How to take the fear out of golfNovember, 2011
Are we too scared to play well in competitions?
I HAD a fascinating conversation a few years ago with a professional called Kim Larssen who teaches near Pebble Beach. Kim is no ordinary coach and his life experiences are something special. He is a Vietnam war veteran and some of the things that he saw as a teenager made me shudder.
To see a number of close friends killed right in front of him must have created painful memories that the rest of us cannot comprehend. When I asked him how long he had been in Vietnam his reply told it all: “I have been in Vietnam for the past 30 years.”
Time had healed many things but it hadn’t erased the power of these painful memories. We had a long conversation over a great Chinese meal in San Francisco about golf and the way that we all approach the game.
One of the things that was a puzzle to Kim after his life experiences was the amount of fear that people have on a course.
Hearing people talk about being scared of a putt or chip was something that, to this man, seemed somewhat strange.
Reflecting now it did get me thinking of all the strange things that we all get scared of in life that are actually not going to bring any real harm.
I am no different – I could list a whole host of things from opening tee shots to public speeches that shouldn’t be an issue but are.
Certainly from my experience working with players over the years it could well be said that the real problem is not so much slices or shanks but the fear that we all bring to the course.
Fear breeds tension and tension has a huge negative impact on our swing in terms of rhythm and balance. Swings that work just fine on the range go to pieces on the course. So what can we begin to do about it?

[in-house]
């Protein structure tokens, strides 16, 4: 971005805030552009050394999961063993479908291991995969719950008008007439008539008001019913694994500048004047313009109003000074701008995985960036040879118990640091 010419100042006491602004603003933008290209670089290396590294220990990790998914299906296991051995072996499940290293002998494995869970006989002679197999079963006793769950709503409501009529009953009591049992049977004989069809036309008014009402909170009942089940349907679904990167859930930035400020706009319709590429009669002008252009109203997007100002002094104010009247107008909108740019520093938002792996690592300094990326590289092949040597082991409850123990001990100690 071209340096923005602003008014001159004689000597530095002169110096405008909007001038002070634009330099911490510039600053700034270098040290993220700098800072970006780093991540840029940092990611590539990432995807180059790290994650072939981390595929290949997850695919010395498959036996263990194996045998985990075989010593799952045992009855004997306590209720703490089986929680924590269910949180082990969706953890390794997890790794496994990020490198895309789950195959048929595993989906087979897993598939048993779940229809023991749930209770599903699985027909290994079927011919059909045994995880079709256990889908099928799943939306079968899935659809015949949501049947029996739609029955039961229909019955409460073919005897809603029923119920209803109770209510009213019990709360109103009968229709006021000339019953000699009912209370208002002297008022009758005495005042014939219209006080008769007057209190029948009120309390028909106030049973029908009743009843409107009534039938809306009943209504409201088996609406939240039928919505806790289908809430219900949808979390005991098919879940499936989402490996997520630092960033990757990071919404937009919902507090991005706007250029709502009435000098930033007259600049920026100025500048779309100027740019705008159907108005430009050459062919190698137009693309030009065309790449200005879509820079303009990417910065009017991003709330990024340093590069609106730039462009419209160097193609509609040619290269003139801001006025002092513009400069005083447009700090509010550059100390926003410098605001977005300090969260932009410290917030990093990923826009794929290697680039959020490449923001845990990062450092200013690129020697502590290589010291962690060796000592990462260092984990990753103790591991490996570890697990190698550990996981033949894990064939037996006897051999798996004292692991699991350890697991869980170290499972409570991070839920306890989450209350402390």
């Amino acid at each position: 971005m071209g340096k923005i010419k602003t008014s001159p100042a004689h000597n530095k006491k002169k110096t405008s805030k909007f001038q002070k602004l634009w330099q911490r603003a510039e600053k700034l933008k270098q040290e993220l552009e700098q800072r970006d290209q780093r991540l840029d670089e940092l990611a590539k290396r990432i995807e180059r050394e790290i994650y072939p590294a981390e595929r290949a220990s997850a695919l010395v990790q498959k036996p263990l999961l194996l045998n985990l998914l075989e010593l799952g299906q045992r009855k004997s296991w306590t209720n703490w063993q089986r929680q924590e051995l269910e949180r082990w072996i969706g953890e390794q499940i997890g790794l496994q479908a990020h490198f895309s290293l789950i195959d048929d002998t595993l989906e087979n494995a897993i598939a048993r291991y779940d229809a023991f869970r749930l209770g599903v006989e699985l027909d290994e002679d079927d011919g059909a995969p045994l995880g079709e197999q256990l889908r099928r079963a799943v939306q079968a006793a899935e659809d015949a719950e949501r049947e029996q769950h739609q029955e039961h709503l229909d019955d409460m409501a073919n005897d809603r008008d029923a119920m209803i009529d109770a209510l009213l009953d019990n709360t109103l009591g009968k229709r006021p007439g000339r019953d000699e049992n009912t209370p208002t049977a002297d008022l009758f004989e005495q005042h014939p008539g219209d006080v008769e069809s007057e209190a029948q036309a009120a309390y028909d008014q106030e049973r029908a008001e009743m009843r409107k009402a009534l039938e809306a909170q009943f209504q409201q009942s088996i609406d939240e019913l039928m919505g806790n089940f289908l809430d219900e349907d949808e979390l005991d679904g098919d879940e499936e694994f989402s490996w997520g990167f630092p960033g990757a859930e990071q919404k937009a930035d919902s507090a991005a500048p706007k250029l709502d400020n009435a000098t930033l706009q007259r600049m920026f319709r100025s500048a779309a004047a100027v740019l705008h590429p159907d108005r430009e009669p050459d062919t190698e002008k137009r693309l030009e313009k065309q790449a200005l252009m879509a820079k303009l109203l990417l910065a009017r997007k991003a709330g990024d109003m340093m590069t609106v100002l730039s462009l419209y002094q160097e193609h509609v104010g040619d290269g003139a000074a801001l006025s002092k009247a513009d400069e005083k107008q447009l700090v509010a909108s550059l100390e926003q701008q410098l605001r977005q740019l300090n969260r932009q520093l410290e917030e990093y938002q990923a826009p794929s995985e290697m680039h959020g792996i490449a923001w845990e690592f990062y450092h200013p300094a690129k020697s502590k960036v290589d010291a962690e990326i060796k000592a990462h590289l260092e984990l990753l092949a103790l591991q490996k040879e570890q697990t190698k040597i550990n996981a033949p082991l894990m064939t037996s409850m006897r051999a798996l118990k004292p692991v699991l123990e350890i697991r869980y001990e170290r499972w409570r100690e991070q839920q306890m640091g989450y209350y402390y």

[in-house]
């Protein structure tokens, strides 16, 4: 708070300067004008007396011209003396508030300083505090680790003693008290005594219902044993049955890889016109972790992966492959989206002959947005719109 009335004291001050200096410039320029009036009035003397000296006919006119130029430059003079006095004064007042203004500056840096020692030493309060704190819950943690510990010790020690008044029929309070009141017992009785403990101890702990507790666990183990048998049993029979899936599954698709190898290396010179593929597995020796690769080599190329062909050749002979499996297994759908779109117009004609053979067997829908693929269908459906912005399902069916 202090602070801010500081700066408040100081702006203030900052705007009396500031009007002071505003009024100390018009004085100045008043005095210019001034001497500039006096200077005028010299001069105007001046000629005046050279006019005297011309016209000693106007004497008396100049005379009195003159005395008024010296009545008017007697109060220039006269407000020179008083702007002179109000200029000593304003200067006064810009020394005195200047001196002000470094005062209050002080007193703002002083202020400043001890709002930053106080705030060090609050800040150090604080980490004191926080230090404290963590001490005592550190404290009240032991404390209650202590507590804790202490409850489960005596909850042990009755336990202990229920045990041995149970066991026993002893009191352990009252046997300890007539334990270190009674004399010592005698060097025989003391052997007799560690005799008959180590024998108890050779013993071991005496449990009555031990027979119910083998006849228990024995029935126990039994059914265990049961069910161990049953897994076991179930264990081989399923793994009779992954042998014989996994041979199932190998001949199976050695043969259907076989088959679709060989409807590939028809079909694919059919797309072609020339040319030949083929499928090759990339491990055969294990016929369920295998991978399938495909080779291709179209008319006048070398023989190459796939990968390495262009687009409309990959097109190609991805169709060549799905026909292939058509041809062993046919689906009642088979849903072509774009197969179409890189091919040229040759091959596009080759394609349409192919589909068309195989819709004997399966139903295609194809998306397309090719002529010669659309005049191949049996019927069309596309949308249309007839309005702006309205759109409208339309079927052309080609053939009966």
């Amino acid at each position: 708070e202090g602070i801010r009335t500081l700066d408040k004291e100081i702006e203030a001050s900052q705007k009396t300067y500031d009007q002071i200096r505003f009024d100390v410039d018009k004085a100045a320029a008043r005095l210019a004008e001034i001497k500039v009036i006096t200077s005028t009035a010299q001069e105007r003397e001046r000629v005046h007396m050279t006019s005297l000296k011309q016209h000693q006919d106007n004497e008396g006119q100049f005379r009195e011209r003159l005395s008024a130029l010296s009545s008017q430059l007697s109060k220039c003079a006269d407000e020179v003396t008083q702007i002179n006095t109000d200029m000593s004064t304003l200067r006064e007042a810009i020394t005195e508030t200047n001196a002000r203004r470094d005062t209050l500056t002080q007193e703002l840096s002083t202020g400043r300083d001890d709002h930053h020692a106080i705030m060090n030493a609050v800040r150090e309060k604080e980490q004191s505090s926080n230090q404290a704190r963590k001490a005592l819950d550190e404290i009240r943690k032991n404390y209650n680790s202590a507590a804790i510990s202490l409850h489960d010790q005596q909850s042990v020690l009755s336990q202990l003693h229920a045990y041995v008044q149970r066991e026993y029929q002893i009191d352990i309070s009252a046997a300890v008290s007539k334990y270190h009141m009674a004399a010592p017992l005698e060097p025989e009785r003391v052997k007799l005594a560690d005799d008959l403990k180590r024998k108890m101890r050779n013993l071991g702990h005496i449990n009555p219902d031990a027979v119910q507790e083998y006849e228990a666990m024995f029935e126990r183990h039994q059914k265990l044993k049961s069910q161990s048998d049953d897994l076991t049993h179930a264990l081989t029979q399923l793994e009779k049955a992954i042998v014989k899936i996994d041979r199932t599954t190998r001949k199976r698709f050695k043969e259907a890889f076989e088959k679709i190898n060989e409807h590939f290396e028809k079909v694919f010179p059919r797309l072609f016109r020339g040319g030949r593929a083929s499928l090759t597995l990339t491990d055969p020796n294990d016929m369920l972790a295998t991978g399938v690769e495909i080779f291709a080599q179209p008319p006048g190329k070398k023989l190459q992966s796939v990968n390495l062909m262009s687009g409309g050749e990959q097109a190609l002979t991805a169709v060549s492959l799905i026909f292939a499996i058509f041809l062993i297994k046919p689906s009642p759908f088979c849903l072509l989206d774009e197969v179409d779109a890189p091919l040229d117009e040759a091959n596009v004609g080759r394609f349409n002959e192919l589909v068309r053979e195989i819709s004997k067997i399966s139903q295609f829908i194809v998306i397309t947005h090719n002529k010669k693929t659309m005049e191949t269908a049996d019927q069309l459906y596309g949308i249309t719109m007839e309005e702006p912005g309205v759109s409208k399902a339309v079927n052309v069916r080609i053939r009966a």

With these concepts in mind it was great to read a terrific book called ‘Nerve’ by Taylor Clark. He explains in a terrifically engaging style that it is not so much the fear that is the problem but our reaction to it. In a nutshell, the way that our brain is designed, fear is a natural survival mechanism that is hard-wired into us from millennia ago to help us stay alive.
The problem with the amygdala part of the brain is that it still tags what it perceives as threatening situations even if in reality that situation will not kill us. A small almond section of our brain called the amygdala has a job to warn us about potential dangerous situations and, in the days when we roamed around in caves, the amygdala would tag a certain experience such as a particular predator and make sure that we avoided that situation in the future in order to survive.
The problem with this inherently useful part of our brain is that it is now a lot out of date in most situations as our everyday life does not have to contend with sabre-toothed tigers intent on having us for lunch.
The problem with the amygdala is that it still tags what it perceives as threatening situations even if in reality that situation will not kill us.
So that pitch over a bunker will not harm us but it will get tagged as a threat to our sense of self and the amygdala goes into full swing and gets us all worked up ready to either run away of fight it – and neither response is particularly useful to a soft lob over a trap!
The brain is creating an inappropriate response but rest assured your brain and mine will keep giving that response.
Clark makes a number of valid suggestions on how to deal with our fears based on recent neuroscientic research. They give us a roadmap of how to deal with these fears that have such a negative impact on our game.
It is well worth reading the book but here are my three favourites:
As ridiculously simple as it seems when we get fearful our breathing changes and exacerbates the problem. Focus on deep diaphragmatic breaths to calm the amygdala down and ‘re-set’ its reaction.
Train, Practise and Prepare
Put yourself under pressure in practice. Do not just hit balls. This will not cure your fears. Exposure to pressure creates immunisation. This is an absolute priority.
Redirect your Focus
Instead of focusing on the situation, focus on your process. I have talked about this time and time again over the years but your routine is your life raft under pressure. Get one, work on it and trust it.